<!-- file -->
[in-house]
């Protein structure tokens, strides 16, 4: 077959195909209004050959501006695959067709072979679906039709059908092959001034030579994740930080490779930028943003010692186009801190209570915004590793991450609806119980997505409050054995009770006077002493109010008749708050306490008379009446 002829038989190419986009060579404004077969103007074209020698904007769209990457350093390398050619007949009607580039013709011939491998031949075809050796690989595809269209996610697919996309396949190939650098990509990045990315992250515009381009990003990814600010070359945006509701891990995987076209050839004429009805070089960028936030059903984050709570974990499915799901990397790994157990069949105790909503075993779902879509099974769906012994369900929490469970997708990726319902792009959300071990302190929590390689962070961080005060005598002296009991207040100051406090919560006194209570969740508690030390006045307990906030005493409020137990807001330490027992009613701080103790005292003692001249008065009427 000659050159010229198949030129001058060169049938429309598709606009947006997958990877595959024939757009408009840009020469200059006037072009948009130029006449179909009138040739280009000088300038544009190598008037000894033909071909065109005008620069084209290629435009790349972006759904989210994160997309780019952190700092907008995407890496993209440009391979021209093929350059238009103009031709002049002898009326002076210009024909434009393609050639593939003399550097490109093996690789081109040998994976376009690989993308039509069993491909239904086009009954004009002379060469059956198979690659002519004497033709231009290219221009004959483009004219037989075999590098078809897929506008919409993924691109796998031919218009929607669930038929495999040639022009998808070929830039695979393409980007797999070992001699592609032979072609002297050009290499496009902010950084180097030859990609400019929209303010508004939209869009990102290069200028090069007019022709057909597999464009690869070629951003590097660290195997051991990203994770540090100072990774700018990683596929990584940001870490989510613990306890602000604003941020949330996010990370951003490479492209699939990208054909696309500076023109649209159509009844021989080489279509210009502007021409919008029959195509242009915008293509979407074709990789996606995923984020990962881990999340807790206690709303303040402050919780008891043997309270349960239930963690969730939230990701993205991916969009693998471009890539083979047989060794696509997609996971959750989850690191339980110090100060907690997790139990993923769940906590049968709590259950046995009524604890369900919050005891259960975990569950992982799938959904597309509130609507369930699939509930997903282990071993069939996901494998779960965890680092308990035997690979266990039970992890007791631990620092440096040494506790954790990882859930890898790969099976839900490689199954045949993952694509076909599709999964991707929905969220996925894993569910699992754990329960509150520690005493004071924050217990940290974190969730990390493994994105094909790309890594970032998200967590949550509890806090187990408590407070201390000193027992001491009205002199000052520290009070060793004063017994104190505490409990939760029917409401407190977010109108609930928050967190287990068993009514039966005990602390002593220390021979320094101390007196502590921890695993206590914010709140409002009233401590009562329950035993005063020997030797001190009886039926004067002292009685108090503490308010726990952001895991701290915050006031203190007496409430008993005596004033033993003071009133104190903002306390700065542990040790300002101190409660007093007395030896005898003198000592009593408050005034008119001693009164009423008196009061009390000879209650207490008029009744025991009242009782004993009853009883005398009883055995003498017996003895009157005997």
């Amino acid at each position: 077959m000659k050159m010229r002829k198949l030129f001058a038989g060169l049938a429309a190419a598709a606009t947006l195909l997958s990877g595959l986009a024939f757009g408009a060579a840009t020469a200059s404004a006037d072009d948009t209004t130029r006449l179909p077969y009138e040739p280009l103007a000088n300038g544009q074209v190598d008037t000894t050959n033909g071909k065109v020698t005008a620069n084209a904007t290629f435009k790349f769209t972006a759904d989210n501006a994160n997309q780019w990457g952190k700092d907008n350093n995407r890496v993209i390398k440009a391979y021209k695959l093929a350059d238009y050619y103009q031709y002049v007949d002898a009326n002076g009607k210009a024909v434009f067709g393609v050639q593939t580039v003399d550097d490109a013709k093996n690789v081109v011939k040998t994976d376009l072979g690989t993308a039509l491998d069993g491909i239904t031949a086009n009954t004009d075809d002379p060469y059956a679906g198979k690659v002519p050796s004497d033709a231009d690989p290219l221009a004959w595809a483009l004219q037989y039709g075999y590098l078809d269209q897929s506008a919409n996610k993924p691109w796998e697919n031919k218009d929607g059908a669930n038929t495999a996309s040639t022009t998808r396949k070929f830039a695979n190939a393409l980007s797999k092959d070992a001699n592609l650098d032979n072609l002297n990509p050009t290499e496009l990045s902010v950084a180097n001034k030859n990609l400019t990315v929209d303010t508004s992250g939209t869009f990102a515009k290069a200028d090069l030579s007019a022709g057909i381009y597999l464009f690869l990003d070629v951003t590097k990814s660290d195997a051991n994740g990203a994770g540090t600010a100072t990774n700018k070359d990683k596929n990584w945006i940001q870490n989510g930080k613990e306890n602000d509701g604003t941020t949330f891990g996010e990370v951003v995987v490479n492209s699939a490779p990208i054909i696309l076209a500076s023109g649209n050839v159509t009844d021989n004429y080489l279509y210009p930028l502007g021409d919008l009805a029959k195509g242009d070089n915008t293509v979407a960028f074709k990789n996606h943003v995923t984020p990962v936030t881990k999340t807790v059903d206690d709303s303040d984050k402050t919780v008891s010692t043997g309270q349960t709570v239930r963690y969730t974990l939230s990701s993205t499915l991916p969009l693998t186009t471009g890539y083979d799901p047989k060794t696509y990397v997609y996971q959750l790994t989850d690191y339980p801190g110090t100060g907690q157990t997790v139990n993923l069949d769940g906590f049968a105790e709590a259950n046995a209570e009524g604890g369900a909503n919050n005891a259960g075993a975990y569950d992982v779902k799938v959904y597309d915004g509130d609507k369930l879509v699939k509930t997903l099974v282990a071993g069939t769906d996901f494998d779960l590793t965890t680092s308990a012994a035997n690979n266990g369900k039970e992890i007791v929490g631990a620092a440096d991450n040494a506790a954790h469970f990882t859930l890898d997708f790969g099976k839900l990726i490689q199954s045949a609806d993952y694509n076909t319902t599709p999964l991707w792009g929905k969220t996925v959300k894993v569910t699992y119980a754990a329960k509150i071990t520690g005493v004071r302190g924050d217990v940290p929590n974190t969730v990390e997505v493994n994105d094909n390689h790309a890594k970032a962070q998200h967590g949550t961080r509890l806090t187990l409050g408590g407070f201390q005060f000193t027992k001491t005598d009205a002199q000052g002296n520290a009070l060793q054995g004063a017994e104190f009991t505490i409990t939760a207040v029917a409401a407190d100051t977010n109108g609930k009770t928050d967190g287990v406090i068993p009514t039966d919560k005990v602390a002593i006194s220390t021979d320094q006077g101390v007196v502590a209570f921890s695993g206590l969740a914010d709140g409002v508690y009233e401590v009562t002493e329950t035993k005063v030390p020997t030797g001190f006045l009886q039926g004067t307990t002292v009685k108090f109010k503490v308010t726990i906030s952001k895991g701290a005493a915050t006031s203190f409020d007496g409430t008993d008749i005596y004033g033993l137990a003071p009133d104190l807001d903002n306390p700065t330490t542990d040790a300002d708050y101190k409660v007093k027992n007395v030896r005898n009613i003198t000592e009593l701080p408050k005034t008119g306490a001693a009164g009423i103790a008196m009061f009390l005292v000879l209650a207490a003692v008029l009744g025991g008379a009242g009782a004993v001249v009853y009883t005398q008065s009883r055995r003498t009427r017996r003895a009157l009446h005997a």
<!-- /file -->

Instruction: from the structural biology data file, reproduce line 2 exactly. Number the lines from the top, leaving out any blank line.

């Protein structure tokens, strides 16, 4: 077959195909209004050959501006695959067709072979679906039709059908092959001034030579994740930080490779930028943003010692186009801190209570915004590793991450609806119980997505409050054995009770006077002493109010008749708050306490008379009446 002829038989190419986009060579404004077969103007074209020698904007769209990457350093390398050619007949009607580039013709011939491998031949075809050796690989595809269209996610697919996309396949190939650098990509990045990315992250515009381009990003990814600010070359945006509701891990995987076209050839004429009805070089960028936030059903984050709570974990499915799901990397790994157990069949105790909503075993779902879509099974769906012994369900929490469970997708990726319902792009959300071990302190929590390689962070961080005060005598002296009991207040100051406090919560006194209570969740508690030390006045307990906030005493409020137990807001330490027992009613701080103790005292003692001249008065009427 000659050159010229198949030129001058060169049938429309598709606009947006997958990877595959024939757009408009840009020469200059006037072009948009130029006449179909009138040739280009000088300038544009190598008037000894033909071909065109005008620069084209290629435009790349972006759904989210994160997309780019952190700092907008995407890496993209440009391979021209093929350059238009103009031709002049002898009326002076210009024909434009393609050639593939003399550097490109093996690789081109040998994976376009690989993308039509069993491909239904086009009954004009002379060469059956198979690659002519004497033709231009290219221009004959483009004219037989075999590098078809897929506008919409993924691109796998031919218009929607669930038929495999040639022009998808070929830039695979393409980007797999070992001699592609032979072609002297050009290499496009902010950084180097030859990609400019929209303010508004939209869009990102290069200028090069007019022709057909597999464009690869070629951003590097660290195997051991990203994770540090100072990774700018990683596929990584940001870490989510613990306890602000604003941020949330996010990370951003490479492209699939990208054909696309500076023109649209159509009844021989080489279509210009502007021409919008029959195509242009915008293509979407074709990789996606995923984020990962881990999340807790206690709303303040402050919780008891043997309270349960239930963690969730939230990701993205991916969009693998471009890539083979047989060794696509997609996971959750989850690191339980110090100060907690997790139990993923769940906590049968709590259950046995009524604890369900919050005891259960975990569950992982799938959904597309509130609507369930699939509930997903282990071993069939996901494998779960965890680092308990035997690979266990039970992890007791631990620092440096040494506790954790990882859930890898790969099976839900490689199954045949993952694509076909599709999964991707929905969220996925894993569910699992754990329960509150520690005493004071924050217990940290974190969730990390493994994105094909790309890594970032998200967590949550509890806090187990408590407070201390000193027992001491009205002199000052520290009070060793004063017994104190505490409990939760029917409401407190977010109108609930928050967190287990068993009514039966005990602390002593220390021979320094101390007196502590921890695993206590914010709140409002009233401590009562329950035993005063020997030797001190009886039926004067002292009685108090503490308010726990952001895991701290915050006031203190007496409430008993005596004033033993003071009133104190903002306390700065542990040790300002101190409660007093007395030896005898003198000592009593408050005034008119001693009164009423008196009061009390000879209650207490008029009744025991009242009782004993009853009883005398009883055995003498017996003895009157005997």